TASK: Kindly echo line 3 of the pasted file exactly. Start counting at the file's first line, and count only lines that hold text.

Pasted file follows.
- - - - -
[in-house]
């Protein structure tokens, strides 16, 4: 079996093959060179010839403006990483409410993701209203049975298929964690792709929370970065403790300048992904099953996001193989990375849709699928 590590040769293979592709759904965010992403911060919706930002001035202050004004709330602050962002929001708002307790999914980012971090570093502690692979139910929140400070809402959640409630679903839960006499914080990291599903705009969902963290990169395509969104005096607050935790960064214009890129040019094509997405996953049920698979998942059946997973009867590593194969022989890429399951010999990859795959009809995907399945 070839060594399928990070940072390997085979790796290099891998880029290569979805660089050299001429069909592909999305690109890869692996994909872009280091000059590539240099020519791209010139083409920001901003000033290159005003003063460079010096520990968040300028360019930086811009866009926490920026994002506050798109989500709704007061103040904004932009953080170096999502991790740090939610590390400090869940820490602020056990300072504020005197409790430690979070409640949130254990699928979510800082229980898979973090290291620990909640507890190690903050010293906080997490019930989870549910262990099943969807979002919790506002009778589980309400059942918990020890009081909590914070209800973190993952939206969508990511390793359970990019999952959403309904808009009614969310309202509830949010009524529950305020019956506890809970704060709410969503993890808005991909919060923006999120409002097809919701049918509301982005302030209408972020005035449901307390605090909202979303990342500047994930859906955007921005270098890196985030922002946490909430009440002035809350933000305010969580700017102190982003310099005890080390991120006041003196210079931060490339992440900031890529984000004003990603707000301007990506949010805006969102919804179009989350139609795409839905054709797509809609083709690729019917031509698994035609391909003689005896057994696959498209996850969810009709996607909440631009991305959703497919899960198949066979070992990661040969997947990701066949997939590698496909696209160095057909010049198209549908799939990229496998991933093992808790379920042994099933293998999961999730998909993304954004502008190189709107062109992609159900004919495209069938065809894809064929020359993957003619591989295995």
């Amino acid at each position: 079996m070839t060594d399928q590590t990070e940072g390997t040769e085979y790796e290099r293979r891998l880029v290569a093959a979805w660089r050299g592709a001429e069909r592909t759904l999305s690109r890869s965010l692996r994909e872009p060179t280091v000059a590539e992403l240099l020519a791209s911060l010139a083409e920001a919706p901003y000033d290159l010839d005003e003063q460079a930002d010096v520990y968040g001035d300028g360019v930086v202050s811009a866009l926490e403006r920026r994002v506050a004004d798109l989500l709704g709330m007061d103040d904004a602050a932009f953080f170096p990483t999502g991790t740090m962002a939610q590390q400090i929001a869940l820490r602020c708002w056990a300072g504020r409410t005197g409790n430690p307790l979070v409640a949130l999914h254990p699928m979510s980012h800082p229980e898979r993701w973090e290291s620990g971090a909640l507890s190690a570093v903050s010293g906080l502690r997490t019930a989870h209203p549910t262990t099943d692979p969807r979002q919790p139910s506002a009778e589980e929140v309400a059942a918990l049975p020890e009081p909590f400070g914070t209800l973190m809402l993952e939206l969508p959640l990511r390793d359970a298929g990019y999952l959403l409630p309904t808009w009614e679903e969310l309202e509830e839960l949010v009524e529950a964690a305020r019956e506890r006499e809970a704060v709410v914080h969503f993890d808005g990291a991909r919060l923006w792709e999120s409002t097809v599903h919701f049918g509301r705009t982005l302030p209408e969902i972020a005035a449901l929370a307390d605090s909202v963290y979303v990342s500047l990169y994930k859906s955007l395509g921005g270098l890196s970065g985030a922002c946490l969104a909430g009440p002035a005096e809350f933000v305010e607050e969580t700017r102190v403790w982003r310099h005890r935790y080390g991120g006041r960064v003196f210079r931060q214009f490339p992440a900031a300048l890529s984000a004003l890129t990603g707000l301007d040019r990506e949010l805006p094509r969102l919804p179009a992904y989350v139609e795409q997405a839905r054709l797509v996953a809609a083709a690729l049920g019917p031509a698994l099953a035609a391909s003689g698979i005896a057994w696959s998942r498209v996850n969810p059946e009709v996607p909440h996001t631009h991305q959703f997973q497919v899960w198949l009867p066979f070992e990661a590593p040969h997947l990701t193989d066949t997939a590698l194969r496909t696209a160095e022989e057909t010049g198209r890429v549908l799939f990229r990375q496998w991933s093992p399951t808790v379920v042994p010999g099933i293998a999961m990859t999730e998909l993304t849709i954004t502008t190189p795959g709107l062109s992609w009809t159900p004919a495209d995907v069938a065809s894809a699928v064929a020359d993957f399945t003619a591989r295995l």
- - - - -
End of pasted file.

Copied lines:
């Amino acid at each position: 079996m070839t060594d399928q590590t990070e940072g390997t040769e085979y790796e290099r293979r891998l880029v290569a093959a979805w660089r050299g592709a001429e069909r592909t759904l999305s690109r890869s965010l692996r994909e872009p060179t280091v000059a590539e992403l240099l020519a791209s911060l010139a083409e920001a919706p901003y000033d290159l010839d005003e003063q460079a930002d010096v520990y968040g001035d300028g360019v930086v202050s811009a866009l926490e403006r920026r994002v506050a004004d798109l989500l709704g709330m007061d103040d904004a602050a932009f953080f170096p990483t999502g991790t740090m962002a939610q590390q400090i929001a869940l820490r602020c708002w056990a300072g504020r409410t005197g409790n430690p307790l979070v409640a949130l999914h254990p699928m979510s980012h800082p229980e898979r993701w973090e290291s620990g971090a909640l507890s190690a570093v903050s010293g906080l502690r997490t019930a989870h209203p549910t262990t099943d692979p969807r979002q919790p139910s506002a009778e589980e929140v309400a059942a918990l049975p020890e009081p909590f400070g914070t209800l973190m809402l993952e939206l969508p959640l990511r390793d359970a298929g990019y999952l959403l409630p309904t808009w009614e679903e969310l309202e509830e839960l949010v009524e529950a964690a305020r019956e506890r006499e809970a704060v709410v914080h969503f993890d808005g990291a991909r919060l923006w792709e999120s409002t097809v599903h919701f049918g509301r705009t982005l302030p209408e969902i972020a005035a449901l929370a307390d605090s909202v963290y979303v990342s500047l990169y994930k859906s955007l395509g921005g270098l890196s970065g985030a922002c946490l969104a909430g009440p002035a005096e809350f933000v305010e607050e969580t700017r102190v403790w982003r310099h005890r935790y080390g991120g006041r960064v003196f210079r931060q214009f490339p992440a900031a300048l890529s984000a004003l890129t990603g707000l301007d040019r990506e949010l805006p094509r969102l919804p179009a992904y989350v139609e795409q997405a839905r054709l797509v996953a809609a083709a690729l049920g019917p031509a698994l099953a035609a391909s003689g698979i005896a057994w696959s998942r498209v996850n969810p059946e009709v996607p909440h996001t631009h991305q959703f997973q497919v899960w198949l009867p066979f070992e990661a590593p040969h997947l990701t193989d066949t997939a590698l194969r496909t696209a160095e022989e057909t010049g198209r890429v549908l799939f990229r990375q496998w991933s093992p399951t808790v379920v042994p010999g099933i293998a999961m990859t999730e998909l993304t849709i954004t502008t190189p795959g709107l062109s992609w009809t159900p004919a495209d995907v069938a065809s894809a699928v064929a020359d993957f399945t003619a591989r295995l």